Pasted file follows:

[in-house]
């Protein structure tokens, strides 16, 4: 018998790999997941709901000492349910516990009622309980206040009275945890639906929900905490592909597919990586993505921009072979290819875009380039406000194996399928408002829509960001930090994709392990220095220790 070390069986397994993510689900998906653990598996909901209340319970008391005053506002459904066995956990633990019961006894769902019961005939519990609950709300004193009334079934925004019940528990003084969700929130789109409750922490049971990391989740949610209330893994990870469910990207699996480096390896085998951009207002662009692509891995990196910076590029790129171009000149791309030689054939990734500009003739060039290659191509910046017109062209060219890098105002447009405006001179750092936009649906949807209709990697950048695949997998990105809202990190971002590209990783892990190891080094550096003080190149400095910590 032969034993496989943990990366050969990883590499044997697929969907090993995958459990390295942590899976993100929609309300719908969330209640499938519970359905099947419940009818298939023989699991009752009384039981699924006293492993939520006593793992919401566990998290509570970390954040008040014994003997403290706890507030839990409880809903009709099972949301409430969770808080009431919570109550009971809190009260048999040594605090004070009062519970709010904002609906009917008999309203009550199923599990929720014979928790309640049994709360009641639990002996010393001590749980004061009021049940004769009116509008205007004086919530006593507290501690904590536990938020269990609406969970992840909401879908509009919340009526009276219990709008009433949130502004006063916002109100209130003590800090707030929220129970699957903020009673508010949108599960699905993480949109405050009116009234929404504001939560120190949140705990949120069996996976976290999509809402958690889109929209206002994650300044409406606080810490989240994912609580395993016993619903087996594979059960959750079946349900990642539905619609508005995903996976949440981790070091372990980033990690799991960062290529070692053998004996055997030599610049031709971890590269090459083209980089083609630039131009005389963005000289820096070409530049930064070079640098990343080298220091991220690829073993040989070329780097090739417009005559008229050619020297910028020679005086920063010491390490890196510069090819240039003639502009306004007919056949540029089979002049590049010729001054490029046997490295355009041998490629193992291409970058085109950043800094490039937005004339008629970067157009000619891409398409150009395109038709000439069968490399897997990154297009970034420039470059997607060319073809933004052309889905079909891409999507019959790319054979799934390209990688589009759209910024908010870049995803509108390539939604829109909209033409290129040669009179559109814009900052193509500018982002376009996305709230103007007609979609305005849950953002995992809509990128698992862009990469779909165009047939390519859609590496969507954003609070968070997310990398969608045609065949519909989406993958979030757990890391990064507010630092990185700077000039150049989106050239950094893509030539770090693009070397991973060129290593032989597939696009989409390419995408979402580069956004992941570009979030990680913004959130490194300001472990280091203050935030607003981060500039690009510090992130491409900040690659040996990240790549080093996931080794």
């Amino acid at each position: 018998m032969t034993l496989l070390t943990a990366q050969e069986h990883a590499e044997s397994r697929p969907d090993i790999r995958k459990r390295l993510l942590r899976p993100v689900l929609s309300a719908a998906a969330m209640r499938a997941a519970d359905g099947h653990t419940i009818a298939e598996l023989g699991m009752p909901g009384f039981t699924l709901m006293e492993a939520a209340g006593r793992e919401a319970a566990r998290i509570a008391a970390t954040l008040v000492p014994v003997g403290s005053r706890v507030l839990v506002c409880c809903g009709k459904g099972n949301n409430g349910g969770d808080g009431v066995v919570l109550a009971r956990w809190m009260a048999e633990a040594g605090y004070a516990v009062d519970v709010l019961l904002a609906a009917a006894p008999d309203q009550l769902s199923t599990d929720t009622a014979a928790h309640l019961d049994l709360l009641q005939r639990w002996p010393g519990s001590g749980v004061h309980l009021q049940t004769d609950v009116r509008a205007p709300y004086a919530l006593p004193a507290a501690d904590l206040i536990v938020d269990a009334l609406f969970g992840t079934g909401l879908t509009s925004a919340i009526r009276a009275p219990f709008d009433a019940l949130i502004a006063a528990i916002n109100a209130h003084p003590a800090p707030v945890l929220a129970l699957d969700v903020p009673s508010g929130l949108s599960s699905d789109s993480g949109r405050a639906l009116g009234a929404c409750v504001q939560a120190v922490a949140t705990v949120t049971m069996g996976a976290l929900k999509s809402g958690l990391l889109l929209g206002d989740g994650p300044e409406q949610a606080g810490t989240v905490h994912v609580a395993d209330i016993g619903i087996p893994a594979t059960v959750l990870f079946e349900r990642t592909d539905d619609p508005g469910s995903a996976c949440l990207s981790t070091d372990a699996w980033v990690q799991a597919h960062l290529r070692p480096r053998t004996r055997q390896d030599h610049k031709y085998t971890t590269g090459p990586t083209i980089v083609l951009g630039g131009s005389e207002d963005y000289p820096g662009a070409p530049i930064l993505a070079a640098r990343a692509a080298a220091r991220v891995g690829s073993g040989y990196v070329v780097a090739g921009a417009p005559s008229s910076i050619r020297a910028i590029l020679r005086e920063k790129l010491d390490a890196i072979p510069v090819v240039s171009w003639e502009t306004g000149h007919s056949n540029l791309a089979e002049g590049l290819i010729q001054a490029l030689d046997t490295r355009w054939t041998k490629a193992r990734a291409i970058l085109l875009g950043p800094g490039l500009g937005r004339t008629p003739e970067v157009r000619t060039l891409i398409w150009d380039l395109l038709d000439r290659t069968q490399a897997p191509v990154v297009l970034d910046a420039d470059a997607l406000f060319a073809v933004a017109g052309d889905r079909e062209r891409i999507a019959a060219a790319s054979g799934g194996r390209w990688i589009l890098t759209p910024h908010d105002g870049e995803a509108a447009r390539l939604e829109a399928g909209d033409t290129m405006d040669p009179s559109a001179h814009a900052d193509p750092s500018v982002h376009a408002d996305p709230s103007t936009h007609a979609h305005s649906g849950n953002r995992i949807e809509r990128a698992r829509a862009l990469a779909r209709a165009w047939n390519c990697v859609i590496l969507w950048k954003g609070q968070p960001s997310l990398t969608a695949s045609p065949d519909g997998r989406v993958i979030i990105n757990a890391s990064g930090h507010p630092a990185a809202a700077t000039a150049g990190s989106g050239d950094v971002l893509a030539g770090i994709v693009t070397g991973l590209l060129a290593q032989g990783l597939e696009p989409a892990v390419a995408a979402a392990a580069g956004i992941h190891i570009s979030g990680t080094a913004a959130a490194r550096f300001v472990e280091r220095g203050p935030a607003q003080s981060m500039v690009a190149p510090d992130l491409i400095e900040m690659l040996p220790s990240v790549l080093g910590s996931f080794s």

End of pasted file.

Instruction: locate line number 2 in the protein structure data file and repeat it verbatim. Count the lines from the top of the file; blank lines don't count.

């Protein structure tokens, strides 16, 4: 018998790999997941709901000492349910516990009622309980206040009275945890639906929900905490592909597919990586993505921009072979290819875009380039406000194996399928408002829509960001930090994709392990220095220790 070390069986397994993510689900998906653990598996909901209340319970008391005053506002459904066995956990633990019961006894769902019961005939519990609950709300004193009334079934925004019940528990003084969700929130789109409750922490049971990391989740949610209330893994990870469910990207699996480096390896085998951009207002662009692509891995990196910076590029790129171009000149791309030689054939990734500009003739060039290659191509910046017109062209060219890098105002447009405006001179750092936009649906949807209709990697950048695949997998990105809202990190971002590209990783892990190891080094550096003080190149400095910590 032969034993496989943990990366050969990883590499044997697929969907090993995958459990390295942590899976993100929609309300719908969330209640499938519970359905099947419940009818298939023989699991009752009384039981699924006293492993939520006593793992919401566990998290509570970390954040008040014994003997403290706890507030839990409880809903009709099972949301409430969770808080009431919570109550009971809190009260048999040594605090004070009062519970709010904002609906009917008999309203009550199923599990929720014979928790309640049994709360009641639990002996010393001590749980004061009021049940004769009116509008205007004086919530006593507290501690904590536990938020269990609406969970992840909401879908509009919340009526009276219990709008009433949130502004006063916002109100209130003590800090707030929220129970699957903020009673508010949108599960699905993480949109405050009116009234929404504001939560120190949140705990949120069996996976976290999509809402958690889109929209206002994650300044409406606080810490989240994912609580395993016993619903087996594979059960959750079946349900990642539905619609508005995903996976949440981790070091372990980033990690799991960062290529070692053998004996055997030599610049031709971890590269090459083209980089083609630039131009005389963005000289820096070409530049930064070079640098990343080298220091991220690829073993040989070329780097090739417009005559008229050619020297910028020679005086920063010491390490890196510069090819240039003639502009306004007919056949540029089979002049590049010729001054490029046997490295355009041998490629193992291409970058085109950043800094490039937005004339008629970067157009000619891409398409150009395109038709000439069968490399897997990154297009970034420039470059997607060319073809933004052309889905079909891409999507019959790319054979799934390209990688589009759209910024908010870049995803509108390539939604829109909209033409290129040669009179559109814009900052193509500018982002376009996305709230103007007609979609305005849950953002995992809509990128698992862009990469779909165009047939390519859609590496969507954003609070968070997310990398969608045609065949519909989406993958979030757990890391990064507010630092990185700077000039150049989106050239950094893509030539770090693009070397991973060129290593032989597939696009989409390419995408979402580069956004992941570009979030990680913004959130490194300001472990280091203050935030607003981060500039690009510090992130491409900040690659040996990240790549080093996931080794």